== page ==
1. The R-value of a material describes its thermal resistance. R = -.22 is a very low level of insulation, but has been shown through energy audits to be the average thermal resistance around commercial ovens. Average insulation in Australian households is between 2 and 5.
  2. Smith, M., Hargroves, K., Desha, C., Stasinopoulos, P., and Pears, A. (2009) Factor 5: Food and Hospitality Online Sector Study, The Natural Edge Project, Australia (Opens in a new window) PDF 960 KB

Maintain existing equipment

Preventative maintenance programs can help identify potential problems before they occur, such as heat leaks, leaks in air compressors, seal leaks in chiller rooms and fridges, and bearings running hot.

Allocate a budget and implement a preventative maintenance program to delegate responsibility for maintaining specific equipment. For example, assigning responsibility for basic lubrication and identification of leaks in air compressors can prevent unnecessary and costly stoppages.

 

Invest in process innovation and equipment upgrade

Redesigning and improving food and beverage manufacturing processes and upgrading equipment can yield the largest energy efficiency improvements. While this may require significant resources and investment it will often yield significant savings.

The Bakers Delight case study, produced as part of the Energy Efficiency Best Practice program, also highlights how significant savings can be made when applying best practice design, technology and operating practices to a food manufacturing process.

Some further examples of opportunities in this area are outlined below.

Recover and reuse waste heat

There are many waste heat sources in the food and beverage industry from which useful heat can be recovered and reused, yielding significant onsite savings.

Using steam traps1 to collect condensed water and return it to the boiler, for example, not only saves water but also lowers boiler heating requirements as the returned condensate is much hotter than feedwater and may not require treatment.

UNEP’s Working Group for Cleaner Production, based at the University of Queensland, has identified a range of other heat recovery opportunities in the food processing sector with one to four year investment returns. ( see Table 1)

Table 1: Examples of heat recovery in the food processing industry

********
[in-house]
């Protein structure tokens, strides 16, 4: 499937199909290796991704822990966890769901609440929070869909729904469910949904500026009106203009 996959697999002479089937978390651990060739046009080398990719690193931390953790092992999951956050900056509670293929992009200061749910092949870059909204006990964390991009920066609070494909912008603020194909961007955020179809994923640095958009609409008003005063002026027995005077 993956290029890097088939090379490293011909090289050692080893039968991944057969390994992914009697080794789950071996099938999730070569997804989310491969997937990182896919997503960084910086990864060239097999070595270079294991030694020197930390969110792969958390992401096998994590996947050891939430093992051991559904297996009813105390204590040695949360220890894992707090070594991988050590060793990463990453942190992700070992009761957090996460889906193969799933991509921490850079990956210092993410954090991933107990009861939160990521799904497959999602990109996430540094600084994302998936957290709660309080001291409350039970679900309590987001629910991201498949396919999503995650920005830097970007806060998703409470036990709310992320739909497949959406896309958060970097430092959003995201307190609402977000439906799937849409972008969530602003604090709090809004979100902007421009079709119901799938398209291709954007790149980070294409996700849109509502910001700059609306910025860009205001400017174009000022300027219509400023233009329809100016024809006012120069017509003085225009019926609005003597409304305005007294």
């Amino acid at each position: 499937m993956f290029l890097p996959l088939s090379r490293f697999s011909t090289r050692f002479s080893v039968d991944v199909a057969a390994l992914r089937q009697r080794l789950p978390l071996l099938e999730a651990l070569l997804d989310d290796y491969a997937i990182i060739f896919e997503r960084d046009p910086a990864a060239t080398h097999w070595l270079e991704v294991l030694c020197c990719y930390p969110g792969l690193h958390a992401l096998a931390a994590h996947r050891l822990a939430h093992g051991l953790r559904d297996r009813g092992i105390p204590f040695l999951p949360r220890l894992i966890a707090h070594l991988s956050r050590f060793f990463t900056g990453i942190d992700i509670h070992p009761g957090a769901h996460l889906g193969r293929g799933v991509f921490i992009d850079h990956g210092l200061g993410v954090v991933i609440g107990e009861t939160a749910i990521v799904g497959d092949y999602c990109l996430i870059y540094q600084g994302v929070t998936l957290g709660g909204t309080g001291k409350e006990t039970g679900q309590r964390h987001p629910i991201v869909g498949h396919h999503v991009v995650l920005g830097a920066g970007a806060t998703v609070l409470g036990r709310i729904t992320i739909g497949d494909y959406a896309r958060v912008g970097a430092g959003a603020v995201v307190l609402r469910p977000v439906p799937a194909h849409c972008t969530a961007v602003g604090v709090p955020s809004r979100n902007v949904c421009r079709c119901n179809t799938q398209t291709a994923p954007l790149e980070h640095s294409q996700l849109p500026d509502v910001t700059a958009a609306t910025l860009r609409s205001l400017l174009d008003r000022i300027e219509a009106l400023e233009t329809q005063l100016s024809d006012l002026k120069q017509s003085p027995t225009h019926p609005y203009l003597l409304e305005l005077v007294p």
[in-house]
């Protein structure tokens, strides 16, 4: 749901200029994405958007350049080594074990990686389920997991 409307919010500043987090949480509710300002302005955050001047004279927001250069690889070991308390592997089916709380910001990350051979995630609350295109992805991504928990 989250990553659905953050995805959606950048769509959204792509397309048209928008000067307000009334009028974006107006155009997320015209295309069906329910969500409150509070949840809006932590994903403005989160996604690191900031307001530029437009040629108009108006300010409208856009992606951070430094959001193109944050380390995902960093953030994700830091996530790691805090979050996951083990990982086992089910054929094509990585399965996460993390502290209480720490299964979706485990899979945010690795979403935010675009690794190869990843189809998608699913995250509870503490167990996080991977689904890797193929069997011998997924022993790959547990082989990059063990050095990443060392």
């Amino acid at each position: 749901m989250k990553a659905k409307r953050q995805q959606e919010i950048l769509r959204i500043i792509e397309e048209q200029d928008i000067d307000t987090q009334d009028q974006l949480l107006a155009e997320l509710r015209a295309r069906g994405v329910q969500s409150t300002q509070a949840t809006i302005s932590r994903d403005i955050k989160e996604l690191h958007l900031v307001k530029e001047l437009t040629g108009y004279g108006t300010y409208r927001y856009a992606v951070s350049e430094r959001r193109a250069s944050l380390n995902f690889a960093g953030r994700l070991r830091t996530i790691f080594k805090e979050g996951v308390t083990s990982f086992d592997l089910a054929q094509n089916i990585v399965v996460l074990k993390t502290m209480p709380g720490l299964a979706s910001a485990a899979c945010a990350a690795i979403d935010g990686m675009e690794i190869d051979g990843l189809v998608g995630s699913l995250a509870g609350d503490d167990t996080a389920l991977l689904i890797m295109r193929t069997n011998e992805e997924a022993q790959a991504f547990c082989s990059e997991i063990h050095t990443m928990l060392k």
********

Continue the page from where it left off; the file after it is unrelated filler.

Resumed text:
Sources of waste heat Applications for recovered heat Industry examples
Hot exhaust from baking ovens Preheat warm and humid proofing ovens Baker: Goodman Fielders Baking, Australia

Savings: 500 GJ for one 8-hour shift

Payback: 3.5 years
Hot exhaust from fryer Preheat air for dryers

Heat water for blanchers

Preheat boiler feedwater

Process water
Snack food processor: McCain Foods, UK

Savings: A$443 261

Payback 3.5 years
Surplus heat from boiler flue gases
Lubrication oil cooler from a rotary screw compressor Preheat boiler feedwater Bluebird Foods, New Zealand

Savings: A$4370

Payback period: 2 years
Heat from gas engines used to drive kiln fans Preheat the kiln air Malt processor, Australia

Savings: $70 000

Payback period: 2.5 years
Heat from the freezer condenser Water at 65°C for cleaning

24 hours a day
Chicken processor: Danpo

A/S, Denmark

Savings: 2500 MWh

Payback period: 3.2 years
Heat from the superheater on compressor
Heat from compressor lubrication oil Preheat boiler feedwater Food processor: Jordan

Savings: 53 t/year

Payback period: 0.6 year
Heat from boiler blowdown
Condensate return Preheat boiler feed water Food processor: USA

Savings: A$20 944

Payback period: 2.6 years

(Source: UNEP Working Group for Cleaner Production, 20032)

Footnotes ~ Show 2 footnotes

  1. EnviroWise (2002) Reducing Water Costs in Paper and Board Mills Envirowise UK (Opens in a new window) 242 KB
  2. Pagan, R., Prasad, P., Price, N. and Kemp, E. (2004) Eco-efficiency for the Queensland Food Processing Industry UNEP Working Group for Cleaner Production in the Food Industry, Australian Industry Group (Opens in a new window) PDF 3.8 MB

Purchase more energy efficient equipment and ensure it is correctly sized

Significant energy efficiency improvements can be achieved through upgrading or replacing old, equipment. Ensuring it is sized correctly for expected loads is critical however to reaping the benefits.

See the following technology pages on the EEX website:

For more information

Use lower energy alternatives to create heat/steam

Using heat to evaporate water involves large amounts of energy 1. This is amplified by inefficiencies in heating process technology, such as steam production.

A range of methods are available which provide heat for evaporation much more efficiently such as:

  • filtration
  • centrifuges
  • depressurisation using waste heat
  • ambient temperature air or water

Where heat is used, efficient heat recovery (including the latent heat of water vapour) is critical. Heat pumps can efficiently recover heat for use in other processes.

Footnotes ~ Show 1 footnote

  1. Around 2.3 MJ per litre is required to evaporate water and 0.33 MJ to heat it from ambient to boiling temperature

Consider pasteurisation alternatives

Pasteurisation is a widely used process applied to food and beverage products to reduce or eliminate microbiological contamination and extend storage life. Energy modelling can be used to estimate the efficiency of heating in pasteurisation, so that losses can be identified and minimised. In theory, using heat for pasteurisation can approach zero net energy if very efficient heat recovery is utilised.

Using high standards of process hygiene and monitoring can avoid or reduce the need for pasteurisation.

Alternatives to pasteurisation also exist, such as:

  • microfiltration, various forms of which have been successfully used to remove bacteria from beverages, achieving equivalent results to pasteurisation.
  • ultraviolet (UV) treatment, which provides a non-heating option for sterilising containers;
  • ultrasonics, which through the use of very high frequency sound waves can have a similar effect to irradiation in disrupting the DNA chains of bacteria